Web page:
A tremendous amount of effort has gone into using human genomic studies to find sleep genes. Some studies have hundreds of thousands of individuals. But validation and testing in animal models are critical to understanding its function.

A new study has reached that point here. Using human genomics, a team of scientists from Texas A&M University, the Perelman School of Medicine at the University of Pennsylvania, and the Children’s Hospital of Philadelphia (CHOP) have identified a novel genetic pathway involved in regulating sleep of fruit flies to humans.

The most exciting thing about the study: Scientists developed a pipeline that started not with a model organism, but with real human genomics data.

Texas A&M geneticist and evolutionary biologist Alex Keene said: “There is a plethora of human genome-wide association studies (GWAS) that identify genetic variants associated with sleep in humans. However, validating it was a huge challenge. Our team used a genomics approach called variant-to-gene mapping to predict the genes affected by each genetic variant. We then screened the effect of these genes in fruit flies.”

“Our studies found that mutations in the Pig-Q gene, required for the biosynthesis of a modifier of protein function, increased sleep. We then tested this in a vertebrate model, the zebrafish, and found a similar effect. Therefore, Pig-Q is associated with sleep regulation in humans, flies and zebrafish.”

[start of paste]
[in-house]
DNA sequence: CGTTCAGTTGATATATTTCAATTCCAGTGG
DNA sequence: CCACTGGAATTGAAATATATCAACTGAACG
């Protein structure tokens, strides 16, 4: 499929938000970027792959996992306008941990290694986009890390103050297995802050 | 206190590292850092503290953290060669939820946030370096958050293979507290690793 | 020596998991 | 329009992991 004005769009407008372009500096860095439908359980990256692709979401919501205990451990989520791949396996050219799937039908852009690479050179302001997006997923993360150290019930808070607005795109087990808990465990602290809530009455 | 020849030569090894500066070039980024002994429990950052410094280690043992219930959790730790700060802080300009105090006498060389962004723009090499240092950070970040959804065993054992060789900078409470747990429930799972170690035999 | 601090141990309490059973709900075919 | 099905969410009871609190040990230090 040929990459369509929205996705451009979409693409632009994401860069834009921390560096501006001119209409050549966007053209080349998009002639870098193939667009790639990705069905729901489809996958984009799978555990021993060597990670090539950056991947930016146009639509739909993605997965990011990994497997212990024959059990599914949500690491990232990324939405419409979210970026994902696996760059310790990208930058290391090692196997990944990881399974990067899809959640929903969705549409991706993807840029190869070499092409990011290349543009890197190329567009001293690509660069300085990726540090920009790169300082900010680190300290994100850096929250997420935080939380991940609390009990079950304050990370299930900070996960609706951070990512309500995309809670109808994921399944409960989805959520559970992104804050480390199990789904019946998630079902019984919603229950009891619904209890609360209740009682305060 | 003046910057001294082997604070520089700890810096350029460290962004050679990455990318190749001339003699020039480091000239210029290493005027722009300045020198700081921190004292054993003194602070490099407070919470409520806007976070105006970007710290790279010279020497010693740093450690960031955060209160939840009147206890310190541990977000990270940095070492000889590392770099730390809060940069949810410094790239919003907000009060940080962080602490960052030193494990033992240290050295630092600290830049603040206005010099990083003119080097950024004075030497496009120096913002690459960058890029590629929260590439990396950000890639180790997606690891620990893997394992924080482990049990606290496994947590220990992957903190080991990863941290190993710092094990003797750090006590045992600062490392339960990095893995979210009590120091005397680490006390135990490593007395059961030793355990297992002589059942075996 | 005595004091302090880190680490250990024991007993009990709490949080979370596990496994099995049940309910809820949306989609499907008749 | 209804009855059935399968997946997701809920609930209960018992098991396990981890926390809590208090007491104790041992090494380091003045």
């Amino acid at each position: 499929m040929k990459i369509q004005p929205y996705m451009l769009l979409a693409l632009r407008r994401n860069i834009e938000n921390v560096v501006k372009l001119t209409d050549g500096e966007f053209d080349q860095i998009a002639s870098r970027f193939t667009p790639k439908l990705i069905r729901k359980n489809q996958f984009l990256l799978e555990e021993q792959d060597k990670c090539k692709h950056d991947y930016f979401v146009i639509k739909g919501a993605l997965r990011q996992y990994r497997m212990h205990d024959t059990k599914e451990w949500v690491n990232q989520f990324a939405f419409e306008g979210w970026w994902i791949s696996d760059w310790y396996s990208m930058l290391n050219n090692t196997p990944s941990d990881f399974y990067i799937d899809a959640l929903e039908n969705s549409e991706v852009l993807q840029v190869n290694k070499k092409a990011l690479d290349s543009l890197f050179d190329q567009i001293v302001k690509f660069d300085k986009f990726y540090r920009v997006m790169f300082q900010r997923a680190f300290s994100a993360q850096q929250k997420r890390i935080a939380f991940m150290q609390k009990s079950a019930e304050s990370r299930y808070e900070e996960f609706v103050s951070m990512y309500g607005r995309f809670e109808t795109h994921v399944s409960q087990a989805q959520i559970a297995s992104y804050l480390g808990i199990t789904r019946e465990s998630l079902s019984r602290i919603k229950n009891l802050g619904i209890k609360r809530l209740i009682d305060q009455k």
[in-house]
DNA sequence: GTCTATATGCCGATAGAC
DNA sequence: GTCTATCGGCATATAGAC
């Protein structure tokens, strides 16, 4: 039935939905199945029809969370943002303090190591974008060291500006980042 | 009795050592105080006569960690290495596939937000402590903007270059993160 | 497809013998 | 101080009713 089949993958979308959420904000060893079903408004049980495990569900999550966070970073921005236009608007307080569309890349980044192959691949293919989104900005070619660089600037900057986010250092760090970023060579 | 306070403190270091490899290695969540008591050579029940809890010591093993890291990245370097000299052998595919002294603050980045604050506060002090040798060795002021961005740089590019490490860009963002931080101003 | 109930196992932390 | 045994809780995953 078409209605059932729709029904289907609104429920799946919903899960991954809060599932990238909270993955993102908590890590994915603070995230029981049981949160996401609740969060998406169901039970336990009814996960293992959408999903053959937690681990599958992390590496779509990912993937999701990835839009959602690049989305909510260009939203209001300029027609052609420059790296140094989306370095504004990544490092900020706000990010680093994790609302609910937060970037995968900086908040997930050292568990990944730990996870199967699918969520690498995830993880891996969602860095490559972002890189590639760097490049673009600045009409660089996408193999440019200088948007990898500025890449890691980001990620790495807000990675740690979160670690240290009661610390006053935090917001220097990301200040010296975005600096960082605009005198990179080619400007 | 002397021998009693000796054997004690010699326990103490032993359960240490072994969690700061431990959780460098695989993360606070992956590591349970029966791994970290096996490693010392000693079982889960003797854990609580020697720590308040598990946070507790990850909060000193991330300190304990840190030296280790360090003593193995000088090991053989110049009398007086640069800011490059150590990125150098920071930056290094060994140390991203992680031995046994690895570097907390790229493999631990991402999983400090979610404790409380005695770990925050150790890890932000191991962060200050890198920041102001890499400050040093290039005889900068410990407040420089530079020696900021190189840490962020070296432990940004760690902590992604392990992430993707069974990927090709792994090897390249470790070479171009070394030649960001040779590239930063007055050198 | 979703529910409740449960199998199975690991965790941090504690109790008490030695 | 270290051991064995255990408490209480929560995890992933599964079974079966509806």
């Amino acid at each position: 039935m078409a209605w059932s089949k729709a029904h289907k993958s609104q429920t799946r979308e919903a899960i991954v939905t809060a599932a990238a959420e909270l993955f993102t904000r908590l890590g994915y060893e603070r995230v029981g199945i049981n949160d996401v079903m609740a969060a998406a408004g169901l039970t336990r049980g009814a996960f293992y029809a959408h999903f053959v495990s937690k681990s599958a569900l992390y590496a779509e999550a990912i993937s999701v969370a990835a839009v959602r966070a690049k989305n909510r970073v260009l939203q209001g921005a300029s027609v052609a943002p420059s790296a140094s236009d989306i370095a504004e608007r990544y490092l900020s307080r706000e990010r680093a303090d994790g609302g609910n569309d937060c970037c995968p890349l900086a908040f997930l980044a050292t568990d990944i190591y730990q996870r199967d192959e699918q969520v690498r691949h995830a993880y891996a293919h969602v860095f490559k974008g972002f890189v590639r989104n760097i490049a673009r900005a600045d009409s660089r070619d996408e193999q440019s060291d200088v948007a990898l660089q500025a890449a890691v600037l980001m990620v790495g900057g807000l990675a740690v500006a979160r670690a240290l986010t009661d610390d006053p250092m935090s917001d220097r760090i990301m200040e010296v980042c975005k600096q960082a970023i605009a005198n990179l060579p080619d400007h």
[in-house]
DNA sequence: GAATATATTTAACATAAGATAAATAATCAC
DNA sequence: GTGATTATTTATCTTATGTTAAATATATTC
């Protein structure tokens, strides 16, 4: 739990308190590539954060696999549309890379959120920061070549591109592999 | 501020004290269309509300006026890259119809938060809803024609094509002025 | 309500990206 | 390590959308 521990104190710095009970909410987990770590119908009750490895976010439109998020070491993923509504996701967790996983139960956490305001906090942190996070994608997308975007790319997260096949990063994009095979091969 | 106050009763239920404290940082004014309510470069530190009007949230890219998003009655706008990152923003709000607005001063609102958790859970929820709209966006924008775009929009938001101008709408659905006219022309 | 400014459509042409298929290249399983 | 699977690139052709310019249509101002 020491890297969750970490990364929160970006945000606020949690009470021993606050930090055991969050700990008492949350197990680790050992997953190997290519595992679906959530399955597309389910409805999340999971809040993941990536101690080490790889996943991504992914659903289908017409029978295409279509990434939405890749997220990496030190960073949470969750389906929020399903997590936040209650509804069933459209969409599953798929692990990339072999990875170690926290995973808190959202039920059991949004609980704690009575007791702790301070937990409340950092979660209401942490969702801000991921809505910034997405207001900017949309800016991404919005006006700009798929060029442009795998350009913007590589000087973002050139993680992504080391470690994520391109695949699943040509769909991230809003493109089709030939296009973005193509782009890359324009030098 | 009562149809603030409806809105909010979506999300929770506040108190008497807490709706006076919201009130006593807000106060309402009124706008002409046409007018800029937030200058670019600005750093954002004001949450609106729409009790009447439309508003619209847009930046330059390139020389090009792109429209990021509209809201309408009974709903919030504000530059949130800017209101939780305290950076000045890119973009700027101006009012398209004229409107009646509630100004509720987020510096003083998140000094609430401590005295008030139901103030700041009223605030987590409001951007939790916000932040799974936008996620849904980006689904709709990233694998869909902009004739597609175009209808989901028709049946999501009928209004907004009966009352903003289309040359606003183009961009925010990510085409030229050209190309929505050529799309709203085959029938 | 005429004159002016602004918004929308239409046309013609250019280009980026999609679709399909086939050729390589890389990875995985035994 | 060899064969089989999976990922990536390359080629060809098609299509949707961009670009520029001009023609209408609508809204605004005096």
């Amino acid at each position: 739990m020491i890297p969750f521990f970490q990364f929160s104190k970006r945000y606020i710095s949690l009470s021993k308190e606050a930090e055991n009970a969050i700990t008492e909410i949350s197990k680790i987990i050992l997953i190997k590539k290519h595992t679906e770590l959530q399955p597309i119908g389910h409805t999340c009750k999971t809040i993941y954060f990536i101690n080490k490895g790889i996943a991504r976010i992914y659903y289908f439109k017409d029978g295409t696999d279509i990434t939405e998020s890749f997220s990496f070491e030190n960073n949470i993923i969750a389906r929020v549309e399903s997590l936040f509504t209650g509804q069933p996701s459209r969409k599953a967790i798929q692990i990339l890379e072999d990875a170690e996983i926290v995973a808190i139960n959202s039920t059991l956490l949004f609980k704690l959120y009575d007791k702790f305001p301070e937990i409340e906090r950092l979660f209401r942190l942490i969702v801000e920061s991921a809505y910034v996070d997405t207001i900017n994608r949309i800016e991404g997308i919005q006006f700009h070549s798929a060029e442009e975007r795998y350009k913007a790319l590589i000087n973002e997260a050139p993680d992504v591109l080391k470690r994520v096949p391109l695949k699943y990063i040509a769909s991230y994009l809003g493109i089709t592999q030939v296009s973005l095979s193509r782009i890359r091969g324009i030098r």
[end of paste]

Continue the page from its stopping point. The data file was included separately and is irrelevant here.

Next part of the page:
“The team’s next step is to study the role of a common protein modification, GPI anchor biosynthesis, on sleep regulation. In addition, he notes that the human-to-fruitfly-to-zebrafish pipeline the team has developed will allow them to functionally assess sleep not only genes, but also other traits commonly studied using human GWAS, including neurodegeneration, aging and memory.

Penn’s Philip Gehrman said: “Understanding how genes regulate sleep and the role of this pathway in sleep regulation may help unlock future findings on sleep and sleep disorders, such as insomnia. Going forward, we will continue to use and study this system to identify more genes that regulate sleep.” , which could point to new treatments for sleep disorders.”

Magazine reference:

  1. Justin Palermo et al. Variant-to-gene mapping followed by cross-species genetic screening identifies GPI anchor biosynthesis as a sleep regulator. Scientific progress. Paper link